The weekend cook: Thomasina Miers’ light, post-festivity recipes

After the Christmas blowout, its time to turn to lighter cooking: chicken poached in a fragrant Asian broth, and udon noodles with sesame greens

Although I love Christmas, I invariably settle back into the daily routine with a sense of relief. Being greedy is fun up to a point, but the feeling of being stuffed soon overwhelms. Perish the thought of starting a diet now (or indeed ever), especially when its so foul outside. For me this time of year is all about wholesome eating: fresh herbs, fiery chillies, fragrant spices, light broths and plenty of greens.

Chicken poached in fragrant broth

Great food for miserable weather. This is an all-out super-clear stock, brimming with flavour from the herbs and spices, but if you prefer a broth with extra body, brown the chicken pieces in butter before poaching them. Serves six.

4 spring onions, cut into green and white parts
1 large thumb-sized knob ginger, sliced
½ whole garlic head, cut in half widthways
4 lime leaves (fresh, if possible)
1 stick lemongrass, bashed
2 star anise
1 cinnamon stick
10 coriander seeds, pinched between your fingers to release their aroma
2 red chillies, one cut in half, the other very finely sliced (I use punchy birdseye for the chilli garnish, but for a mellower heat, go for a larger, milder red chilli)
1 large bunch coriander, leaves picked and roughly chopped, stalks reserved
Freshly ground black pepper
1 free-range chicken, jointed into 2 breasts, 2 wings and 2 legs, or 8 chicken thighs (keep the carcass to make another stock, or add it to the broth pot for extra flavour)
80g brown basmati rice, soaked in cold water for 30 minutes
3 tbsp fish sauce
Juice of 2 limes

Pour four litres of water into a large stock pot of at least five-litre capacity, and add the green halves of the spring onions, the ginger, garlic, lime leaves, lemongrass, spices, the two chilli halves, and the coriander roots and stalks. Season with plenty of black pepper, then add the chicken pieces and bring the lot gently to a boil, using a slotted spoon to skim off any gunky foam that rises to the surface. Once the broth is boiling, turn it down to a very gentle simmer and leave it to bubble away for half an hour.

Add the drained rice to the broth, and cook for 15-20 minutes, until the chicken is very soft and the broth is fragrant and clear. Using a slotted spoon, transfer the chicken to a bowl the meat will be falling off the bone, so check the broth for any bones that may have fallen out; leave the broth pot on a low heat. Once cool enough to handle, shred the chicken meat off the bones and return to the broth.

Finely slice the white part of the spring onions and add to the broth pot with the sliced chilli, then season with fish sauce and lime juice. Ladle the chicken and some of the rice into bowls, with as much or as little of the broth as you like, scatter on plenty of chopped fresh coriander and serve.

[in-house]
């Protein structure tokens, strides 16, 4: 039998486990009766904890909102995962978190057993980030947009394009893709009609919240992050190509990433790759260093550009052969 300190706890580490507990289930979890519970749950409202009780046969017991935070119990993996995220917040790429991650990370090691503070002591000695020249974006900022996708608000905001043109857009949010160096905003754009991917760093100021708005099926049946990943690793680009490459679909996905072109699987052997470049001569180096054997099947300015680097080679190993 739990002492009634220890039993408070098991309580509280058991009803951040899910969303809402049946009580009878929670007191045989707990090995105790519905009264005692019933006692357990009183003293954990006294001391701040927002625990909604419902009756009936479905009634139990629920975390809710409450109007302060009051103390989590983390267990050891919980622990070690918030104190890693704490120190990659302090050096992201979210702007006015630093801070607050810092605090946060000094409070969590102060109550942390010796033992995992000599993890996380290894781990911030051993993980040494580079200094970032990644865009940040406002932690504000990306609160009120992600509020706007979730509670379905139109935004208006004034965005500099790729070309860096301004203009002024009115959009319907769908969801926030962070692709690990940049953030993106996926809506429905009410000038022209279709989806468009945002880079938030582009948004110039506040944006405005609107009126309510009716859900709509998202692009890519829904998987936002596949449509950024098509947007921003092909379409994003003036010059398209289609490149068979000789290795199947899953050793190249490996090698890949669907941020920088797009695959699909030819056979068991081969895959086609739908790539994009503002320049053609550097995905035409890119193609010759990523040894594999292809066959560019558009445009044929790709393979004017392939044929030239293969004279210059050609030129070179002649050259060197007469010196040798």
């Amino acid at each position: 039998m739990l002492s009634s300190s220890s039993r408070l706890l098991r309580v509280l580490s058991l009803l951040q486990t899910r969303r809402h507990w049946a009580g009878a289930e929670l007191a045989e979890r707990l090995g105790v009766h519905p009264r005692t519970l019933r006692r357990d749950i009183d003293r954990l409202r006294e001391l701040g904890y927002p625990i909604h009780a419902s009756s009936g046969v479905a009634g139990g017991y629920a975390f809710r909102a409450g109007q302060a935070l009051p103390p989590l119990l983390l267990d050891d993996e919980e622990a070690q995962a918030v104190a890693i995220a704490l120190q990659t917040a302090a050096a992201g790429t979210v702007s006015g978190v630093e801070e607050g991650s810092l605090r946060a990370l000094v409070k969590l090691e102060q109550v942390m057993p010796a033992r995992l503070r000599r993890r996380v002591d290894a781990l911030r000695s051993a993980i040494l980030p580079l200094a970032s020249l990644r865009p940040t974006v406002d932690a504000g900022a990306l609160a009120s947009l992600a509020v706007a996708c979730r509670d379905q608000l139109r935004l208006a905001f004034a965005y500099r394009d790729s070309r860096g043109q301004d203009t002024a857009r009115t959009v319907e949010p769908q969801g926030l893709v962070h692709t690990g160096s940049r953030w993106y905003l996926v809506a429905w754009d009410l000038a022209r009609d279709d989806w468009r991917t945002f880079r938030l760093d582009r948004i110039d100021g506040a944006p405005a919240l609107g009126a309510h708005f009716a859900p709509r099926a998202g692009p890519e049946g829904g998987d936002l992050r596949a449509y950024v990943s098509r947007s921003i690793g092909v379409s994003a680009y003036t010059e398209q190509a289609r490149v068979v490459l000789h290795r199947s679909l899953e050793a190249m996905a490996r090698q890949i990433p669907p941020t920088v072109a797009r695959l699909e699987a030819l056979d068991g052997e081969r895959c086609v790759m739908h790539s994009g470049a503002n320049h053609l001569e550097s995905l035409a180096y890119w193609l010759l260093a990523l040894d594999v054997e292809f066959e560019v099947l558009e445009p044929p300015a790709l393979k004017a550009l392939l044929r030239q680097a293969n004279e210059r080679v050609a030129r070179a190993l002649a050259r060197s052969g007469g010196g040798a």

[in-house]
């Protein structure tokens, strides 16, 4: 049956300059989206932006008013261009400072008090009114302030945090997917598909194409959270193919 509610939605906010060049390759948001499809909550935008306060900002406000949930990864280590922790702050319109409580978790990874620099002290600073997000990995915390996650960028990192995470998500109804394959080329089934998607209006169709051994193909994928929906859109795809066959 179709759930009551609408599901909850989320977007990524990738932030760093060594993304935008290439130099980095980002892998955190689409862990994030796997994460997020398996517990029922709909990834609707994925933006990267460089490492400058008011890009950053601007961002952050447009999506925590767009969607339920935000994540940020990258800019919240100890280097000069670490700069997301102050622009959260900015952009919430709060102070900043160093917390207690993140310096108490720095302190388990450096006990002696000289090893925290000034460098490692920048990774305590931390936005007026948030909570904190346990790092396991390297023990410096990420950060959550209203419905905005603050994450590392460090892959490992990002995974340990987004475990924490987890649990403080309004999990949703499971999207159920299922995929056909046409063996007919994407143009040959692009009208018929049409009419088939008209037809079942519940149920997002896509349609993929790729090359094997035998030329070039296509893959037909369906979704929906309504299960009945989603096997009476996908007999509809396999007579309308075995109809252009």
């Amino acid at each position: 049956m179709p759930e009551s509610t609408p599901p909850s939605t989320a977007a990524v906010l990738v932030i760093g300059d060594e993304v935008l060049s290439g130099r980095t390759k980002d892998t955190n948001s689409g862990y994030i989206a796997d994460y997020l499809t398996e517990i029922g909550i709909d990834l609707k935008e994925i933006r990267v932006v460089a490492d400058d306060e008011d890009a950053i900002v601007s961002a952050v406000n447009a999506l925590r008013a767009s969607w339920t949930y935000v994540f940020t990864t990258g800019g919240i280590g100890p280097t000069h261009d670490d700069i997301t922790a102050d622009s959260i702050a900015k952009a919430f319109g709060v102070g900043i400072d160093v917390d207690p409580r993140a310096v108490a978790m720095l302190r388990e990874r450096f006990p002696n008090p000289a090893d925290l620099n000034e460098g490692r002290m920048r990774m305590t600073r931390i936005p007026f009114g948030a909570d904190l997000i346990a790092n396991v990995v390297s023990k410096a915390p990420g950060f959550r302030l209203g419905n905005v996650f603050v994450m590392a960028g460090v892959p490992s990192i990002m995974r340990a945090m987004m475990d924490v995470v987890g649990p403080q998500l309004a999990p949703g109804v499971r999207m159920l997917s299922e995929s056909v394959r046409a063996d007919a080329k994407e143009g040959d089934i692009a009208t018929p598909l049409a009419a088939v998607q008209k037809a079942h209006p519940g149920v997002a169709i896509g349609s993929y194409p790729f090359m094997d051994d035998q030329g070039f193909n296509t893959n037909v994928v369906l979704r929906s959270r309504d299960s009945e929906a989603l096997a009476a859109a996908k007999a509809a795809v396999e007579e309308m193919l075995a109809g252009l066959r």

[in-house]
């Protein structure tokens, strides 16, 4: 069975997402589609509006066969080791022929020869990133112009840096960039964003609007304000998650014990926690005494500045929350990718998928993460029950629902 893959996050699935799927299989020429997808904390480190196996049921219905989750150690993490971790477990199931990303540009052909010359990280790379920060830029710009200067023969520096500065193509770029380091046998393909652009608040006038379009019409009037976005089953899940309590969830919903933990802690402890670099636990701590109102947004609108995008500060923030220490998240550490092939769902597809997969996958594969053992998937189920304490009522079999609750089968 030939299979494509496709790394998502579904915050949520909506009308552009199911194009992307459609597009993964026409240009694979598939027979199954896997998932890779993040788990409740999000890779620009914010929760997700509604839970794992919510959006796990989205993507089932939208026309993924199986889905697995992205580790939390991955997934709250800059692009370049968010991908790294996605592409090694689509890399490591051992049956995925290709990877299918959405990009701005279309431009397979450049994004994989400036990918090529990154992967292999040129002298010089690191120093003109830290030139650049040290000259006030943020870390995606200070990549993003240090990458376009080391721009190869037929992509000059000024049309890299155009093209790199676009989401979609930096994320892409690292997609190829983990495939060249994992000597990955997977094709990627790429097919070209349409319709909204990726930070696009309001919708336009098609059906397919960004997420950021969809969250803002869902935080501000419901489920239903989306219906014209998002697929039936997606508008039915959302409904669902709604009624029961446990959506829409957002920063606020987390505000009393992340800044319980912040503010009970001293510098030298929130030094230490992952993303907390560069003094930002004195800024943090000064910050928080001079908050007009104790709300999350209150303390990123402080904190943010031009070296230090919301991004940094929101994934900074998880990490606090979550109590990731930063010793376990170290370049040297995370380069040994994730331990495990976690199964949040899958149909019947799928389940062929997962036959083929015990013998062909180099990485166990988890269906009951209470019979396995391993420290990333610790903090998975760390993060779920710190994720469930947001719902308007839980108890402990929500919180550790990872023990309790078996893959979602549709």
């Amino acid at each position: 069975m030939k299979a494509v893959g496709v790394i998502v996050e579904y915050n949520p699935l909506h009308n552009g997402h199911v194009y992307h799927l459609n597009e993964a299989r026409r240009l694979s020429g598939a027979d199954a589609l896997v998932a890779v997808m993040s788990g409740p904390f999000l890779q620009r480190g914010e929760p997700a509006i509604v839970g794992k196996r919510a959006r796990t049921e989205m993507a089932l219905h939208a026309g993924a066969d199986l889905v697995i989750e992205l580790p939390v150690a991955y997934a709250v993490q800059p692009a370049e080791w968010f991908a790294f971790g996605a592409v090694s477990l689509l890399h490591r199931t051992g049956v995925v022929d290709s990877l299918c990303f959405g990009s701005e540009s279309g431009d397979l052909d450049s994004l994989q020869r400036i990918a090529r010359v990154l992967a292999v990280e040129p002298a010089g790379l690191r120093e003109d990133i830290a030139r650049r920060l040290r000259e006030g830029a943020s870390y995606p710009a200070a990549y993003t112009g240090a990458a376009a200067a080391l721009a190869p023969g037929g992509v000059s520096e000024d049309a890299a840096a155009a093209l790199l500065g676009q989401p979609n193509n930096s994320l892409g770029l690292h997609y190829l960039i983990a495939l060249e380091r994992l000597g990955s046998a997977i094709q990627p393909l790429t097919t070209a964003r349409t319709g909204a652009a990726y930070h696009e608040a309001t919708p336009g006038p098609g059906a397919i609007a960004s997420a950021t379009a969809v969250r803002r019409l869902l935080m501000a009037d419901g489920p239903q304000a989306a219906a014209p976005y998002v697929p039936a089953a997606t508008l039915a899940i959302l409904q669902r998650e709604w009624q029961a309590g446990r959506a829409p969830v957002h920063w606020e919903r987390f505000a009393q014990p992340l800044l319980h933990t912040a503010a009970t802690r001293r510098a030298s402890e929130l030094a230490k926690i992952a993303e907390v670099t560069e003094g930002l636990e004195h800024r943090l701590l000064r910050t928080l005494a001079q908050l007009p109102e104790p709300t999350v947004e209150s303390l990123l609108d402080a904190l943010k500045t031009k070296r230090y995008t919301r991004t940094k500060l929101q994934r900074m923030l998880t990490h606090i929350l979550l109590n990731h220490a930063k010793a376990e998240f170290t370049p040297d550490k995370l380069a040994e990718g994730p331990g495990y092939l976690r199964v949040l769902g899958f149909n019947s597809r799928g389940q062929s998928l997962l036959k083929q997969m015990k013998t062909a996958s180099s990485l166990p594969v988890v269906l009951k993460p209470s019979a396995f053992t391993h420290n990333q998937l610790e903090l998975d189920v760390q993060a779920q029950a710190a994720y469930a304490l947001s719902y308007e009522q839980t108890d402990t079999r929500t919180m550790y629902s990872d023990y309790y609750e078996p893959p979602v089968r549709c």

Warm udon noodles with black sesame and spring greens

Photograph

Thomasina Miers warm udon noodles with black sesame and spring greens. Photograph: Louise Hagger for the Guardian. Food styling: Emily Kydd

There is something irresistibly satisfying about biting into firm noodles. These are tossed in a rich sauce of soy and sesame that provides a wonderful contrast to the mineral flavour of the greens. The noodles work well with flaked smoked mackerel or roast pork belly, too. Serves six to eight.

1 tbsp sunflower oil
1 clove garlic, peeled and sliced
1 knob fresh ginger, peeled and grated
2 heads spring greens (about 300g), washed, stems removed and leaves finely shredded
1 tbsp dark soy sauce
1 tsp rice-wine vinegar
3 tsp sesame oil
1 tbsp black sesame seeds, toasted (white are fine, too)
200ml chicken stock (or some of the broth from the previous recipe, if youre making both in the same week)
3 200g packs thick Japanese-style udon noodles
A few pinches dried chilli flakes (optional)

Heat the oil in a large wok over a medium-high heat, stir-fry the garlic and ginger for a minute or two, until fragrant, then add the greens. Toss with tongs until coated in the oil and beginning to wilt, then add the soy, vinegar and two teaspoons of the sesame oil. Stir-fry until the greens soften, add the sesame seeds, toss again and keep warm.

In another pan, heat the rest of sesame oil with the chicken stock. Cook the udon in the hot stock for two to three minutes, until tender, then lift out of the broth with tongs and toss through the greens.

Transfer to bowls, and dust each portion with chilli flakes, if using. Serve with extra soy at the table, either alongside the pot of hot broth or spooned into it.

And for the rest of the week

Lemongrass is rarely sold in individual stalks, so the likelihood is that you will have some left over. It keeps brilliantly in the freezer: peel away and discard the outer layer and cut off the stem, and finely chop by hand or in a food processor. Store in a labelled pot in the freezer, for whenever youre next cooking south-east Asian food. I love chopped lemongrass fried with lime leaves, shallots and garlic, then blitzed with fresh crabmeat: roll this into little balls and pan-fry for a delicious accompaniment to all kinds of noodles (this weeks included). Finely slice excess ginger and pour boiling water over it for a deliciously refreshing ginger tea I drink buckets of the stuff over winter, to ward off colds and boost my circulation. Try the noodles cold, too they make a great packed lunch. I love them doused in masses of chilli oil and sesame oil, then tossed with chunks of cooked chicken or mackerel, and finely sliced celery and spring onion: hot, slithery, mouth-numbing and intensely savoury.

Thomasina Miers is co-owner of the Wahaca group of Mexican restaurants.

Read more: www.theguardian.com

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